Any retirees get through Covid crisis without large cash reserve?

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JoelT1
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Any retirees get through Covid crisis without large cash reserve?

Post by JoelT1 » Tue May 26, 2020 3:25 pm

As the dust begins to settle on the Covid pandemic and resulting stock market crash, and with the market making a strong comeback, I’m taking stock of my personal situation of *not* having had a sizeable cash reserve about 11 years into retirement and selling shares in the “down market.” Overall, I think I’m OK. My retirement account (tax-deferred), comprised of the Wellington & Wellesley funds, had previously totaled about $950,000 pre-Covid and currently totals about $895,000. Granted, my expenses are fairly modest, about $3,000 in monthly IRA withdrawals (not taking SS yet), but, in hindsight I think my account benefited more from being fully invested during the previous bull market than being hurt by selling shares in a down market.

Wondering if others are in retirement without large cash reserves.

jebmke
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Re: Any retirees get through Covid crisis without large cash reserve?

Post by jebmke » Tue May 26, 2020 3:35 pm

We haven't had significant cash reserves in decades. Retired in 2007. I think I unwound our EF in the mid-90s.
When you discover that you are riding a dead horse, the best strategy is to dismount.

wm631
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Re: Any retirees get through Covid crisis without large cash reserve?

Post by wm631 » Tue May 26, 2020 3:37 pm

Similar amounts, withdrawals from my own IRAs, though I'm also continuing to take pre-scheduled monthly withdrawals from two additional fixed rate annuities. No Social Security yet (trying to wait until 70 ... I'm gambling that the joke won't be on me either through my early death or future government cut-backs). Bottom line: life continues as is ... for many retirees.

HOWEVER ... there's these things called younger relatives who are being coronavirus job/income affected, so .....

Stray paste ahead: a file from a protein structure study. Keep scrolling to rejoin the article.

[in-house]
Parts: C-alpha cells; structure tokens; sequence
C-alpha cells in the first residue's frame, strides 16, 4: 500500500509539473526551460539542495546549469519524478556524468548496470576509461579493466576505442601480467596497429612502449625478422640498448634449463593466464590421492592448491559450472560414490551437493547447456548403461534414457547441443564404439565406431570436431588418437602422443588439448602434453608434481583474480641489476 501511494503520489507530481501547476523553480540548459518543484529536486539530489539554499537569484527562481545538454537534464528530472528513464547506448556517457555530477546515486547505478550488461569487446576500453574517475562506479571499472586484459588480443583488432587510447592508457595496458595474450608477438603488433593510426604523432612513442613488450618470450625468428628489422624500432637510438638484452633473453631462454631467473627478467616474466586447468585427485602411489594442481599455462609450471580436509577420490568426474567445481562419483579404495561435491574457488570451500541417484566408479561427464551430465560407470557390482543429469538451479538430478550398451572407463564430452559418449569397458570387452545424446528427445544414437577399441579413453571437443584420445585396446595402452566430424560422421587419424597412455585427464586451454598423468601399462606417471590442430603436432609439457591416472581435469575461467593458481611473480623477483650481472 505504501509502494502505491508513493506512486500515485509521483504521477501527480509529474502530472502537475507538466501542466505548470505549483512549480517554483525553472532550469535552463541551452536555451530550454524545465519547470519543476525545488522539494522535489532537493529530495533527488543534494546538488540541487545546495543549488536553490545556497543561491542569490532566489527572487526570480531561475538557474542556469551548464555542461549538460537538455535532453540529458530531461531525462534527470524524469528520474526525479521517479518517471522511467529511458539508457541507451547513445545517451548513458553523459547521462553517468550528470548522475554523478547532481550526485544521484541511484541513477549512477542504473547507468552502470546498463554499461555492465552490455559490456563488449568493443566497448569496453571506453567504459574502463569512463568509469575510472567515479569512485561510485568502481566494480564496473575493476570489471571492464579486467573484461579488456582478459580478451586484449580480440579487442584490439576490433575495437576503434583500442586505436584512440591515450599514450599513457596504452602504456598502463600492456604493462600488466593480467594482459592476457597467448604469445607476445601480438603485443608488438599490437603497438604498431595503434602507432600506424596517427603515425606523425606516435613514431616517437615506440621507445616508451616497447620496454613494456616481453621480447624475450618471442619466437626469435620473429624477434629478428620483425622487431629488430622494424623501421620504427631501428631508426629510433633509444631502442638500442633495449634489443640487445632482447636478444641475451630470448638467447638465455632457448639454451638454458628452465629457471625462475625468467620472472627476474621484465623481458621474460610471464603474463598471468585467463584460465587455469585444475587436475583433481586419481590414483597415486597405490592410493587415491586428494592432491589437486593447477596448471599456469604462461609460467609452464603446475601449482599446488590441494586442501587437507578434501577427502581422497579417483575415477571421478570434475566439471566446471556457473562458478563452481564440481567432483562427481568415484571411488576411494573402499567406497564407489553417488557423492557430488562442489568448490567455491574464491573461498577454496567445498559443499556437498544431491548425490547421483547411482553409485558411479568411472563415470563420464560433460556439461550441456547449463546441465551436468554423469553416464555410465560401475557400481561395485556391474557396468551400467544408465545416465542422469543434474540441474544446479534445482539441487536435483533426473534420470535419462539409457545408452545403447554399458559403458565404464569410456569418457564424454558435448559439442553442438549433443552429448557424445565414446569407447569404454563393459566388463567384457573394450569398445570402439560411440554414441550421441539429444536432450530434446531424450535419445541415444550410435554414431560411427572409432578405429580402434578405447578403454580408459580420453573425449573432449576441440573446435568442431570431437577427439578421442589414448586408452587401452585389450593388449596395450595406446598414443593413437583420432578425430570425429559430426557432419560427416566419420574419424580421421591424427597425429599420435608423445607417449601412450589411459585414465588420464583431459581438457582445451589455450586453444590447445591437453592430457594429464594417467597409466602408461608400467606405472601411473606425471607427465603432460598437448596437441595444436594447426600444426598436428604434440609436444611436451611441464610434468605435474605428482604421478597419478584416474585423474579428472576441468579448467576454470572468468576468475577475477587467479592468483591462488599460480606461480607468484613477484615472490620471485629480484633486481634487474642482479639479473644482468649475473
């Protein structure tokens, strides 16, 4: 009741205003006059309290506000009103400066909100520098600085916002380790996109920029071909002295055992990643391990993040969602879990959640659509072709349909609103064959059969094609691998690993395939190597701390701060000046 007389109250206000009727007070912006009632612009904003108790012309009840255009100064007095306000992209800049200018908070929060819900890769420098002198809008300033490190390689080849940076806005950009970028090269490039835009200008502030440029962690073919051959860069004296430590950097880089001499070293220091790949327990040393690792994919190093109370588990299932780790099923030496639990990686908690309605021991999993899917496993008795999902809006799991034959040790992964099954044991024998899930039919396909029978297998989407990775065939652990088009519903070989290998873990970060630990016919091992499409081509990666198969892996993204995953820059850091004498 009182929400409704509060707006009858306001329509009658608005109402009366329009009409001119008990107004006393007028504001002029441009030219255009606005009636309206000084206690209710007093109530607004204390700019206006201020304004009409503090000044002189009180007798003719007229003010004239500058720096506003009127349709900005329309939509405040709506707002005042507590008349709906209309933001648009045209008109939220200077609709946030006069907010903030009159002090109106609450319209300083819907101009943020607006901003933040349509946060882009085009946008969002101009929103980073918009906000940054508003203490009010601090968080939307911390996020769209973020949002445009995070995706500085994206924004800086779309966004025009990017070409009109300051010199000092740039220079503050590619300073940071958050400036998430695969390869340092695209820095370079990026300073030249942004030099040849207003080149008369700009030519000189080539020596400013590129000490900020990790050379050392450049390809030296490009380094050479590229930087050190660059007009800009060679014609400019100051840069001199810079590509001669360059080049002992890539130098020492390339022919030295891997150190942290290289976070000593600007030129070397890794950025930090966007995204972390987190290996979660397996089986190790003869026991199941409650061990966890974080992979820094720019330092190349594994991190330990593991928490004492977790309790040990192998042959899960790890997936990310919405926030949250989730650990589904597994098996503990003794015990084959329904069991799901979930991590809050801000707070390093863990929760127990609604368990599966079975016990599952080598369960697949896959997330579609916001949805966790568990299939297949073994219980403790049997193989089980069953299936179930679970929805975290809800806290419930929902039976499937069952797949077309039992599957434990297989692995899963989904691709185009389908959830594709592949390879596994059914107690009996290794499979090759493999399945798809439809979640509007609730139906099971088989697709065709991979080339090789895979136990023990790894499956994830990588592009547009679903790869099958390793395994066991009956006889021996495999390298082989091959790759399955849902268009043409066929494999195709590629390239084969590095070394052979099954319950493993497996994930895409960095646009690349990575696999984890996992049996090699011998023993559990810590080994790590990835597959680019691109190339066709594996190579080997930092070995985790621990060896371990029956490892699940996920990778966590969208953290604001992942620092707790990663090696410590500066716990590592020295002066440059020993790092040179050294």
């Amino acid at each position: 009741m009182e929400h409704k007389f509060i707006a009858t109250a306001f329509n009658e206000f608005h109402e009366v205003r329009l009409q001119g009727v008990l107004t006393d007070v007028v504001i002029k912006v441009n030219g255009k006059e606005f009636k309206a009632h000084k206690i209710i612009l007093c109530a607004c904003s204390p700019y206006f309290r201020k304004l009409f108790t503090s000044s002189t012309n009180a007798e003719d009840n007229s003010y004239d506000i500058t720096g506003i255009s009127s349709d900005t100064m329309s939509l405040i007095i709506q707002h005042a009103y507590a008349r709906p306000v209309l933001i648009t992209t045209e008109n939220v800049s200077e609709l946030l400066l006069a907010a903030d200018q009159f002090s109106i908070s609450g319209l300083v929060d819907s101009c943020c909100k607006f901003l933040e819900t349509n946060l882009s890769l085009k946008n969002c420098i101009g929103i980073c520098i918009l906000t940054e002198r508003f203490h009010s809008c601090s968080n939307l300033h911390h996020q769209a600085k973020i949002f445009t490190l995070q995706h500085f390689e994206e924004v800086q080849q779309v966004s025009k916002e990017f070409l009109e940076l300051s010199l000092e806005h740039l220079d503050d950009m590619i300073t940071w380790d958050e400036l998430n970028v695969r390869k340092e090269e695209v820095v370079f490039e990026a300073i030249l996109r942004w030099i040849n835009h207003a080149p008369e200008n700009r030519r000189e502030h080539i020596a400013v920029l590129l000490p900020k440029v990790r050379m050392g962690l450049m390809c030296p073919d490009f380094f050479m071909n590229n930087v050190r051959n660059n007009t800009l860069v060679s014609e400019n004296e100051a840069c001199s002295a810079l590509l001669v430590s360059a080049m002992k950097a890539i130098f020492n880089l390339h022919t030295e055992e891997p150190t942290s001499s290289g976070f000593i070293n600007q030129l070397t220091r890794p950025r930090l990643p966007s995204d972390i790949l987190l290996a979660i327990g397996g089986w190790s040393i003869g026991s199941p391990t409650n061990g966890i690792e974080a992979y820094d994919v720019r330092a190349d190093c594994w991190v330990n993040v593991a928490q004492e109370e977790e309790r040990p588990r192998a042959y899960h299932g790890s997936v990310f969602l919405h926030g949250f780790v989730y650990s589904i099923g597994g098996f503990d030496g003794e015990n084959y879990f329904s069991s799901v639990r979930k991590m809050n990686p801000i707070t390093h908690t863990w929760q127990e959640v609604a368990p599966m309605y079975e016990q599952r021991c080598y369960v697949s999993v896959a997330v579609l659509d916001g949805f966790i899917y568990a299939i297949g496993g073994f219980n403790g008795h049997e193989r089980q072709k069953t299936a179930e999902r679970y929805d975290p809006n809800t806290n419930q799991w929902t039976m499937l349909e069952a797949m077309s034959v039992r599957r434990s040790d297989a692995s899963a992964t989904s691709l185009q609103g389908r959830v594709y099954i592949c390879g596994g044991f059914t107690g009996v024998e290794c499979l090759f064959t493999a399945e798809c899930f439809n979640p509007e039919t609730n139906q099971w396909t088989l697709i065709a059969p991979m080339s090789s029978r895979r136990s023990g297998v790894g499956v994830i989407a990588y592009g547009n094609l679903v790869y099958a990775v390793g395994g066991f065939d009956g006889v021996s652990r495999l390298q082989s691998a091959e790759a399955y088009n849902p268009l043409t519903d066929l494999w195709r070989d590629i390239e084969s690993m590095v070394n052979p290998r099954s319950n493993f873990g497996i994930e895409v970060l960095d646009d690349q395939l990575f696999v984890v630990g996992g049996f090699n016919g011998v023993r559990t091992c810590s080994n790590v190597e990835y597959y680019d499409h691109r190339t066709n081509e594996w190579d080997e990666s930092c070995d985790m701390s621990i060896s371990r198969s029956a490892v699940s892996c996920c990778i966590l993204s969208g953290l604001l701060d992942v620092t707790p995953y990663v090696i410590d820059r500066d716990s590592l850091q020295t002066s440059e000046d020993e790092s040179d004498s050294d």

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LilyFleur
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Re: Any retirees get through Covid crisis without large cash reserve?

Post by LilyFleur » Tue May 26, 2020 3:46 pm

My portfolio is currently 46% index fund equities (except for 1.47% of an individual fund), and 54% cash. Hopefully the stock will regain value and become a larger % of the portfolio. I'm thinking about what to do with the cash. Most of it is in a stable value fund in my 401k. Cash in taxable is just sitting there but FDIC insured. I like the ability to pay for living expenses out of cash and leave equities untouched to recover.

macher
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Re: Any retirees get through Covid crisis without large cash reserve?

Post by macher » Tue May 26, 2020 3:55 pm

JoelT1 wrote:
Tue May 26, 2020 3:25 pm
As the dust begins to settle on the Covid pandemic and resulting stock market crash, and with the market making a strong comeback, I’m taking stock of my personal situation of *not* having had a sizeable cash reserve about 11 years into retirement and selling shares in the “down market.” Overall, I think I’m OK. My retirement account (tax-deferred), comprised of the Wellington & Wellesley funds, had previously totaled about $950,000 pre-Covid and currently totals about $895,000. Granted, my expenses are fairly modest, about $3,000 in monthly IRA withdrawals (not taking SS yet), but, in hindsight I think my account benefited more from being fully invested during the previous bull market than being hurt by selling shares in a down market.

Wondering if others are in retirement without large cash reserves.
I know some who retired in the last year and both have pensions + SS and VERY little cash and are still doing good.

Broken Man 1999
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Re: Any retirees get through Covid crisis without large cash reserve?